Llama Me Baby @ Parque Nacional de Caja, Ecuador

So after our hike that finished surprisingly and a bit disappointingly early, we took out all the cash from our NZ cash passport as withdrawals at a specific bank in Ecuador (Pichincha) which are free and found an exchange house and traded in some USD for Peruvian Soles ready for tonight. We then planned to exchange the rest of the USD in Peru. Even if we did lose out on the exchange rate in Peru, we would lose more by spending in Soles or the stupid expensive cash passport. New Zealand really needs to up its game on spending abroad its ridiculous.

Feeling like we had achieved something, we headed back to Gary’s to shower, re-pack and head off to get our night bus. We hung out with Gary and this crazy old American couple until our night bus. Our night bus included a middle of the night border crossing which I was not too chuffed about as border crossings are so unpredictable. Apparently though this crossing was pretty straightforward and safe and also this seemed like our only option. We were hurrying down to Peru a bit because we were planning to meet back up with Rach and Ad and maybe even Bec and Kiwi Adam to get the whole Boobies gang together again.

Jess Among The Tussocks @ Parque Nacional de Caja, Ecuador

The border crossing at 2am was surprisingly smooth. The exit Ecuador and enter Perú desks were in the same room and there were not too many people which made things a lot easier. There were a lot of people at the border just not in the same queue as us. The border was full of Venezuelans trying to cross into Perú. It wasn’t really clear why they were sleeping there but at the very least they had free toilets, water and blankets. One guy had even strung up a hammock between two concrete pillars and was fast asleep in it when we walked past. I later found out they could be waiting there for days and even weeks waiting for papers and clearance. Every border has been full of Venezuelans trying to flee their terrible situation in hopes for a better life. Families with four or five children all being forced to wait for hours and even days to get through the border. I get the feeling that they are never really well received into any South American country. We are always in a queue with locals from the country we are crossing out of and I’ve overheard a few “less than warm” things said about the situation. I watched a news story about Venezuelans facing a lot racism and discrimination in Perú as many Peruvians appear to be losing their jobs for cheaper Venezuelan labour. The classic “they took our jobs!” situation. The Government should stop Peruvians losing their jobs and everyone just need to remember why the Venezuelans are here. It’s not necessarily a choice, they are fleeing extreme poverty and political danger. However this is all well coming from a person lucky enough to be brought up in a first world country. The Venezuelans are fleeing a dire situation from a third world country to another third world country that still has corruption and poverty.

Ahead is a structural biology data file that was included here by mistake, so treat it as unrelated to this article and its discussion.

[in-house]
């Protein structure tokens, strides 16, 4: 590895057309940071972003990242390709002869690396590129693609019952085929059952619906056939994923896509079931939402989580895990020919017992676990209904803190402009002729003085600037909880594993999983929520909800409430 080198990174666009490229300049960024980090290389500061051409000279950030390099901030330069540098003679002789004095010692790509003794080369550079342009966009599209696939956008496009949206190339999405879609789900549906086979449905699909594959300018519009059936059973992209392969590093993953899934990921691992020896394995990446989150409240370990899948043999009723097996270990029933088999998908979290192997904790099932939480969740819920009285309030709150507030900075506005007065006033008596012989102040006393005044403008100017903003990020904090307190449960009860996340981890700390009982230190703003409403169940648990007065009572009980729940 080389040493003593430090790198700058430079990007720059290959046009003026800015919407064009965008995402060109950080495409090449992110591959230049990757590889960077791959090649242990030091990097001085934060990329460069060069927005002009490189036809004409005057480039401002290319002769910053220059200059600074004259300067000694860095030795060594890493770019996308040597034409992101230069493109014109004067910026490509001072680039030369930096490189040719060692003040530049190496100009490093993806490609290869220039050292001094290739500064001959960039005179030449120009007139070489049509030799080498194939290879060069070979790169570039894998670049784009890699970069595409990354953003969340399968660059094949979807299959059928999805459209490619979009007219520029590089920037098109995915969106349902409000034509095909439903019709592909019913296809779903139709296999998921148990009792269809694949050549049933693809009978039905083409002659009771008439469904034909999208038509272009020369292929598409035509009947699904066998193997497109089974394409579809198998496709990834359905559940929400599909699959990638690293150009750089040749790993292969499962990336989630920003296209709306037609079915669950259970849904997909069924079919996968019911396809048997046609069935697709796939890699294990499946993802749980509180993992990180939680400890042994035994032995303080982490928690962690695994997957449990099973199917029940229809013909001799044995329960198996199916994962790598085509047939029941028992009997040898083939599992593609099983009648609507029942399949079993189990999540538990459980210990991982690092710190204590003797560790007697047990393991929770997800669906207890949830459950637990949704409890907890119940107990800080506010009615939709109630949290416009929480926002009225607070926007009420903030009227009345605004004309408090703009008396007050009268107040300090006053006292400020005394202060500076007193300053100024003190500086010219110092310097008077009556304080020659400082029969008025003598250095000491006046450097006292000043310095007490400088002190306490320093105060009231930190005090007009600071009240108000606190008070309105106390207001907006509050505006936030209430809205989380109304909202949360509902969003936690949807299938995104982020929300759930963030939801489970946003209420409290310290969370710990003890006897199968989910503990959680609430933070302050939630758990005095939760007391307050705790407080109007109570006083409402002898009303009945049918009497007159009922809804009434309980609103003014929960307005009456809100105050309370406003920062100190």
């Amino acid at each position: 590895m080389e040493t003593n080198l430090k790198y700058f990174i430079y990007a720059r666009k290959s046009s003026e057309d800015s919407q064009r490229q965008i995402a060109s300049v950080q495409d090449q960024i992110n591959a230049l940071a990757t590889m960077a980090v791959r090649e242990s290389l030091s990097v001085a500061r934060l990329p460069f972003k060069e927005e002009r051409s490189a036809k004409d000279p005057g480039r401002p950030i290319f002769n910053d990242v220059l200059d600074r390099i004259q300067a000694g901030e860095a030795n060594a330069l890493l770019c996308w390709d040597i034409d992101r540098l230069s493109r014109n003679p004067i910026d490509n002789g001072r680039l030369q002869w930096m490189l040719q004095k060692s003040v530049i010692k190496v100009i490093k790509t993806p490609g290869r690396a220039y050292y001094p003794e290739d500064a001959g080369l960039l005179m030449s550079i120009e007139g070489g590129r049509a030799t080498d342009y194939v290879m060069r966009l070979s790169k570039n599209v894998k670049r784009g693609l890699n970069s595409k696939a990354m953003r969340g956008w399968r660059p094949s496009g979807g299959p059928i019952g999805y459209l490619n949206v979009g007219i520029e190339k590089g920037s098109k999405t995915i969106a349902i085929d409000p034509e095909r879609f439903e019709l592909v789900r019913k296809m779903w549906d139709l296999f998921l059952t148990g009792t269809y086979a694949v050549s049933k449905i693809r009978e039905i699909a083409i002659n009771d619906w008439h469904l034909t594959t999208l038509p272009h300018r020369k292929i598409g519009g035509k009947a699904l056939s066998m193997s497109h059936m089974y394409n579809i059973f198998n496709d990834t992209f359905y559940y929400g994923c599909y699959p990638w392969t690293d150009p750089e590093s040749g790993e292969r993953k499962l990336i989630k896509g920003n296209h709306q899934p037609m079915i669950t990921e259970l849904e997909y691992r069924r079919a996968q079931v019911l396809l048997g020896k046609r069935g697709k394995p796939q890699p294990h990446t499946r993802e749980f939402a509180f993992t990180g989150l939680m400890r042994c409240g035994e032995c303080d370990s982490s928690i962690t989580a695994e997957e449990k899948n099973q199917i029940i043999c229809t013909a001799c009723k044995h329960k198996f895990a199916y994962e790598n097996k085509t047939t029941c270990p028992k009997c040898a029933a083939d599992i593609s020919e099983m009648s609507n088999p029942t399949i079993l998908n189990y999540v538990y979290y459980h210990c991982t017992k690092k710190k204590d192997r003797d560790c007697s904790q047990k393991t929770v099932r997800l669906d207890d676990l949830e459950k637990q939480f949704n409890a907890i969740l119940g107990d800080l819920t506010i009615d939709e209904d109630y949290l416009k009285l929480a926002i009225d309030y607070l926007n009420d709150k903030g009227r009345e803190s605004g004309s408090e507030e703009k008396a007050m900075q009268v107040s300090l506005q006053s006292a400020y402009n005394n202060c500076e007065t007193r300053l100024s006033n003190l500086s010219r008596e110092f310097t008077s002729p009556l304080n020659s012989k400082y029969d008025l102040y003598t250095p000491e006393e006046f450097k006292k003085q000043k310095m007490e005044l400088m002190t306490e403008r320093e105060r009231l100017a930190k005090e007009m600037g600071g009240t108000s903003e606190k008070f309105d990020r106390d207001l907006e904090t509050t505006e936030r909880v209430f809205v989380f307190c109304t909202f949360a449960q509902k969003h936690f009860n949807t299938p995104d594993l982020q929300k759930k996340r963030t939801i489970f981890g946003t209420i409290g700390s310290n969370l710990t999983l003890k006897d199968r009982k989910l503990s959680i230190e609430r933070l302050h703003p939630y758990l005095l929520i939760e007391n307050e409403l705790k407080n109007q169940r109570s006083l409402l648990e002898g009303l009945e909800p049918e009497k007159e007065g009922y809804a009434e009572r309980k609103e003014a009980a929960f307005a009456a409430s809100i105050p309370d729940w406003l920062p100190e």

We were travelling all the way down to a town called Chiclayo where we would have to work out how we would continue down to Trujillo and eventually Huanchaco to meet the gang. Hoping to get over our PHD but first, some long buses ahead.

Rogue @ Parque Nacional de Caja, Ecuador